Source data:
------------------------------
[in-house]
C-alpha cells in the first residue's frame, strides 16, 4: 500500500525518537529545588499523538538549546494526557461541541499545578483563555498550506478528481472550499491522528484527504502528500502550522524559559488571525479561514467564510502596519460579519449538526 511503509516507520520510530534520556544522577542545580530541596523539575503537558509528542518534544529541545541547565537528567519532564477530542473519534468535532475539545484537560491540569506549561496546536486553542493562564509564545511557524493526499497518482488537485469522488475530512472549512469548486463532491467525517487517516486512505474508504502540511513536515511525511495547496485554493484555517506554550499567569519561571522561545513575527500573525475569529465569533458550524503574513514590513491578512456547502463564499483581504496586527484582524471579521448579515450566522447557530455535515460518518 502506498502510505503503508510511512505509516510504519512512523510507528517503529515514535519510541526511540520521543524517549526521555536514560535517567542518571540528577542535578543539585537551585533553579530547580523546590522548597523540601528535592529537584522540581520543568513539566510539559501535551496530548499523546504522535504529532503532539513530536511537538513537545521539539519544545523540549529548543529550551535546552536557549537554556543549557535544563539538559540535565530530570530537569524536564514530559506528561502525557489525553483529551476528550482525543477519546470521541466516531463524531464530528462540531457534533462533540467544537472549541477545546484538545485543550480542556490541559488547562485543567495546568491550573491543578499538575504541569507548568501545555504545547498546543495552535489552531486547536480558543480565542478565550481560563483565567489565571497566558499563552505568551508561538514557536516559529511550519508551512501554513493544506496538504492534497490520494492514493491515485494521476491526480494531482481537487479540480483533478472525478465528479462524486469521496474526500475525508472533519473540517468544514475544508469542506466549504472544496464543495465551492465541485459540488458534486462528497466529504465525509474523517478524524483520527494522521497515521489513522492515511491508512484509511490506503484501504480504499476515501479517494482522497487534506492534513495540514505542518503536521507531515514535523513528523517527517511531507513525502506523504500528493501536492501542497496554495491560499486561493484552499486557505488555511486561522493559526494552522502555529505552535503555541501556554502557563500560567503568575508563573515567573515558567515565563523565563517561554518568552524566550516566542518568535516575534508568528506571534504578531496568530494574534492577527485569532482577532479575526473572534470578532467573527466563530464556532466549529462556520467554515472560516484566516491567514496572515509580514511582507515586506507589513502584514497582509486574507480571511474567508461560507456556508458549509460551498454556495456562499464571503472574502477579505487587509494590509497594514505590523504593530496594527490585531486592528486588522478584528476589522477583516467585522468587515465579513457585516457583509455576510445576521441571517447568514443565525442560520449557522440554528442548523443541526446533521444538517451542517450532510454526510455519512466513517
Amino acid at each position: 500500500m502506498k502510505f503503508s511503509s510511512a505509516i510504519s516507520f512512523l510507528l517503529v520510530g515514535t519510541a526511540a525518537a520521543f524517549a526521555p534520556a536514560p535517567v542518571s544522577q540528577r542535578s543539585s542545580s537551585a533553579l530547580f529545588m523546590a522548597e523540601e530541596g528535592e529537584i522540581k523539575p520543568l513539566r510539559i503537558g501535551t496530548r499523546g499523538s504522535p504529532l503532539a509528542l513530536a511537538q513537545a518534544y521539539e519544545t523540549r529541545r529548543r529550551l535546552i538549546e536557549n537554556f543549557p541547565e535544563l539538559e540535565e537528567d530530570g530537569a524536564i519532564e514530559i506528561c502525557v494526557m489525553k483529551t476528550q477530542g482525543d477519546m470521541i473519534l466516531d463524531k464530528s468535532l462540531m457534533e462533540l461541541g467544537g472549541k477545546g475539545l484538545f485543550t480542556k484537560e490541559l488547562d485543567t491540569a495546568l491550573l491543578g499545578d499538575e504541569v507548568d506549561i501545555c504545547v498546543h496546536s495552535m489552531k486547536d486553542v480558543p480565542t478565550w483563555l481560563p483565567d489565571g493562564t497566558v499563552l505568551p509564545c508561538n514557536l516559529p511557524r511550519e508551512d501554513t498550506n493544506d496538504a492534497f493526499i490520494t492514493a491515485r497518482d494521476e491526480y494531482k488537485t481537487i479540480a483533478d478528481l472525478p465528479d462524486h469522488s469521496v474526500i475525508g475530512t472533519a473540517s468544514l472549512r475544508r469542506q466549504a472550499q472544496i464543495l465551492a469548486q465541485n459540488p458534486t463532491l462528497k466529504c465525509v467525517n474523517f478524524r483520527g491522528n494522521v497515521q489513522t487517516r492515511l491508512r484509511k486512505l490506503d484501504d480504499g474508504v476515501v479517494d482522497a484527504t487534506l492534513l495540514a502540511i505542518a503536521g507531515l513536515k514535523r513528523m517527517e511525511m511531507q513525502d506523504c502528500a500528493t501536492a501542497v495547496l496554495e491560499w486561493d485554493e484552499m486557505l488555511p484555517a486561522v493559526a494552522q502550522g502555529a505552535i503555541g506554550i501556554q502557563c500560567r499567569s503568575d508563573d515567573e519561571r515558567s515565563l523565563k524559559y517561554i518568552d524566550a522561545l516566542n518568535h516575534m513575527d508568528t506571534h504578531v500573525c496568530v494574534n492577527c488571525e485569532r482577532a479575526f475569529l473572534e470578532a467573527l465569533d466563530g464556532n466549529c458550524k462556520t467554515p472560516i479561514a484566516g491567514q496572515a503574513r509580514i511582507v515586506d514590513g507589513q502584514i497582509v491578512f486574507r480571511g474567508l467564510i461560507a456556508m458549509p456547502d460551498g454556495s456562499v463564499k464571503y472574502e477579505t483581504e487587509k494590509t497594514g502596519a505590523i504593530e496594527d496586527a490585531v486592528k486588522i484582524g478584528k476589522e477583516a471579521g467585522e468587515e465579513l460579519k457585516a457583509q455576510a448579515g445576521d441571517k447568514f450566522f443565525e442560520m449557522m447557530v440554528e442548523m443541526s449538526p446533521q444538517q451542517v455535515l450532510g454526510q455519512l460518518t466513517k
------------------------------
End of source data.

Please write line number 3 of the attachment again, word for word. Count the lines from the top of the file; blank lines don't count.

Amino acid at each position: 500500500m502506498k502510505f503503508s511503509s510511512a505509516i510504519s516507520f512512523l510507528l517503529v520510530g515514535t519510541a526511540a525518537a520521543f524517549a526521555p534520556a536514560p535517567v542518571s544522577q540528577r542535578s543539585s542545580s537551585a533553579l530547580f529545588m523546590a522548597e523540601e530541596g528535592e529537584i522540581k523539575p520543568l513539566r510539559i503537558g501535551t496530548r499523546g499523538s504522535p504529532l503532539a509528542l513530536a511537538q513537545a518534544y521539539e519544545t523540549r529541545r529548543r529550551l535546552i538549546e536557549n537554556f543549557p541547565e535544563l539538559e540535565e537528567d530530570g530537569a524536564i519532564e514530559i506528561c502525557v494526557m489525553k483529551t476528550q477530542g482525543d477519546m470521541i473519534l466516531d463524531k464530528s468535532l462540531m457534533e462533540l461541541g467544537g472549541k477545546g475539545l484538545f485543550t480542556k484537560e490541559l488547562d485543567t491540569a495546568l491550573l491543578g499545578d499538575e504541569v507548568d506549561i501545555c504545547v498546543h496546536s495552535m489552531k486547536d486553542v480558543p480565542t478565550w483563555l481560563p483565567d489565571g493562564t497566558v499563552l505568551p509564545c508561538n514557536l516559529p511557524r511550519e508551512d501554513t498550506n493544506d496538504a492534497f493526499i490520494t492514493a491515485r497518482d494521476e491526480y494531482k488537485t481537487i479540480a483533478d478528481l472525478p465528479d462524486h469522488s469521496v474526500i475525508g475530512t472533519a473540517s468544514l472549512r475544508r469542506q466549504a472550499q472544496i464543495l465551492a469548486q465541485n459540488p458534486t463532491l462528497k466529504c465525509v467525517n474523517f478524524r483520527g491522528n494522521v497515521q489513522t487517516r492515511l491508512r484509511k486512505l490506503d484501504d480504499g474508504v476515501v479517494d482522497a484527504t487534506l492534513l495540514a502540511i505542518a503536521g507531515l513536515k514535523r513528523m517527517e511525511m511531507q513525502d506523504c502528500a500528493t501536492a501542497v495547496l496554495e491560499w486561493d485554493e484552499m486557505l488555511p484555517a486561522v493559526a494552522q502550522g502555529a505552535i503555541g506554550i501556554q502557563c500560567r499567569s503568575d508563573d515567573e519561571r515558567s515565563l523565563k524559559y517561554i518568552d524566550a522561545l516566542n518568535h516575534m513575527d508568528t506571534h504578531v500573525c496568530v494574534n492577527c488571525e485569532r482577532a479575526f475569529l473572534e470578532a467573527l465569533d466563530g464556532n466549529c458550524k462556520t467554515p472560516i479561514a484566516g491567514q496572515a503574513r509580514i511582507v515586506d514590513g507589513q502584514i497582509v491578512f486574507r480571511g474567508l467564510i461560507a456556508m458549509p456547502d460551498g454556495s456562499v463564499k464571503y472574502e477579505t483581504e487587509k494590509t497594514g502596519a505590523i504593530e496594527d496586527a490585531v486592528k486588522i484582524g478584528k476589522e477583516a471579521g467585522e468587515e465579513l460579519k457585516a457583509q455576510a448579515g445576521d441571517k447568514f450566522f443565525e442560520m449557522m447557530v440554528e442548523m443541526s449538526p446533521q444538517q451542517v455535515l450532510g454526510q455519512l460518518t466513517k